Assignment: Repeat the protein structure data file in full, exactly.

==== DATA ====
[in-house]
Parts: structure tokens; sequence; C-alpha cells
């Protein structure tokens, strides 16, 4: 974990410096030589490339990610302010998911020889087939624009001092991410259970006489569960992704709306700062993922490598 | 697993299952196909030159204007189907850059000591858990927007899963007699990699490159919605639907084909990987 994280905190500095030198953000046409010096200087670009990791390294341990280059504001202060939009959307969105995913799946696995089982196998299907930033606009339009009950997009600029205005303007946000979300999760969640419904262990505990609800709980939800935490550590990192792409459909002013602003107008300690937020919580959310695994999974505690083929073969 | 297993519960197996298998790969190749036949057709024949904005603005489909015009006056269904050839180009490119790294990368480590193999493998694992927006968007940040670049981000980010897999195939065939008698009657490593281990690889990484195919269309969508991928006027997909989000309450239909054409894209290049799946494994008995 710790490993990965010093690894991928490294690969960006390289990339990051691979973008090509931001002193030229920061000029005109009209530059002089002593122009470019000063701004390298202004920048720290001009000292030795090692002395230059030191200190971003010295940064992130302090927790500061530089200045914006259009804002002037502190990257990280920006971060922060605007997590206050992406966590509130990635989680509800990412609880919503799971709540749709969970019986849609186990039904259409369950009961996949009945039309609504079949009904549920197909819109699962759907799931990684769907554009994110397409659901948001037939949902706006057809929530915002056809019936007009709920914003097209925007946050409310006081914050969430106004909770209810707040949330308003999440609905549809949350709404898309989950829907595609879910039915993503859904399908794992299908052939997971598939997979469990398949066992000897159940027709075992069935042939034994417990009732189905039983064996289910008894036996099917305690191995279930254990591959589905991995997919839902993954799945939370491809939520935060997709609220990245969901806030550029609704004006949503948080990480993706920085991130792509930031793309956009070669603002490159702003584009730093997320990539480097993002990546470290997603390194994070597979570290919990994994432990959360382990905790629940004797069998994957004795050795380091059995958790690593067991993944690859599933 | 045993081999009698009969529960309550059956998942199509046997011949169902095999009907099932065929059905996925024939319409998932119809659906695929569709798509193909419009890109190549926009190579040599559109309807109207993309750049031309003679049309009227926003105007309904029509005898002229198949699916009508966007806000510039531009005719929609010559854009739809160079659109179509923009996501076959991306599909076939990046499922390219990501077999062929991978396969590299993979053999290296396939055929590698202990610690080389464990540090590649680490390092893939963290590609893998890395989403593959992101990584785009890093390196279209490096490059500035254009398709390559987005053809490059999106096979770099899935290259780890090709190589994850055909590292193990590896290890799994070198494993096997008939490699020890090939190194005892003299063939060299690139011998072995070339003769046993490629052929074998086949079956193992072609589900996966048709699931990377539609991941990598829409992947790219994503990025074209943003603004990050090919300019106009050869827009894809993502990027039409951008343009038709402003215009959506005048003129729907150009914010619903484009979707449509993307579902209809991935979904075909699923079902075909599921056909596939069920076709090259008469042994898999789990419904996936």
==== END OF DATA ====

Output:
[in-house]
Parts: structure tokens; sequence; C-alpha cells
């Protein structure tokens, strides 16, 4: 974990410096030589490339990610302010998911020889087939624009001092991410259970006489569960992704709306700062993922490598 | 697993299952196909030159204007189907850059000591858990927007899963007699990699490159919605639907084909990987 994280905190500095030198953000046409010096200087670009990791390294341990280059504001202060939009959307969105995913799946696995089982196998299907930033606009339009009950997009600029205005303007946000979300999760969640419904262990505990609800709980939800935490550590990192792409459909002013602003107008300690937020919580959310695994999974505690083929073969 | 297993519960197996298998790969190749036949057709024949904005603005489909015009006056269904050839180009490119790294990368480590193999493998694992927006968007940040670049981000980010897999195939065939008698009657490593281990690889990484195919269309969508991928006027997909989000309450239909054409894209290049799946494994008995 710790490993990965010093690894991928490294690969960006390289990339990051691979973008090509931001002193030229920061000029005109009209530059002089002593122009470019000063701004390298202004920048720290001009000292030795090692002395230059030191200190971003010295940064992130302090927790500061530089200045914006259009804002002037502190990257990280920006971060922060605007997590206050992406966590509130990635989680509800990412609880919503799971709540749709969970019986849609186990039904259409369950009961996949009945039309609504079949009904549920197909819109699962759907799931990684769907554009994110397409659901948001037939949902706006057809929530915002056809019936007009709920914003097209925007946050409310006081914050969430106004909770209810707040949330308003999440609905549809949350709404898309989950829907595609879910039915993503859904399908794992299908052939997971598939997979469990398949066992000897159940027709075992069935042939034994417990009732189905039983064996289910008894036996099917305690191995279930254990591959589905991995997919839902993954799945939370491809939520935060997709609220990245969901806030550029609704004006949503948080990480993706920085991130792509930031793309956009070669603002490159702003584009730093997320990539480097993002990546470290997603390194994070597979570290919990994994432990959360382990905790629940004797069998994957004795050795380091059995958790690593067991993944690859599933 | 045993081999009698009969529960309550059956998942199509046997011949169902095999009907099932065929059905996925024939319409998932119809659906695929569709798509193909419009890109190549926009190579040599559109309807109207993309750049031309003679049309009227926003105007309904029509005898002229198949699916009508966007806000510039531009005719929609010559854009739809160079659109179509923009996501076959991306599909076939990046499922390219990501077999062929991978396969590299993979053999290296396939055929590698202990610690080389464990540090590649680490390092893939963290590609893998890395989403593959992101990584785009890093390196279209490096490059500035254009398709390559987005053809490059999106096979770099899935290259780890090709190589994850055909590292193990590896290890799994070198494993096997008939490699020890090939190194005892003299063939060299690139011998072995070339003769046993490629052929074998086949079956193992072609589900996966048709699931990377539609991941990598829409992947790219994503990025074209943003603004990050090919300019106009050869827009894809993502990027039409951008343009038709402003215009959506005048003129729907150009914010619903484009979707449509993307579902209809991935979904075909699923079902075909599921056909596939069920076709090259008469042994898999789990419904996936």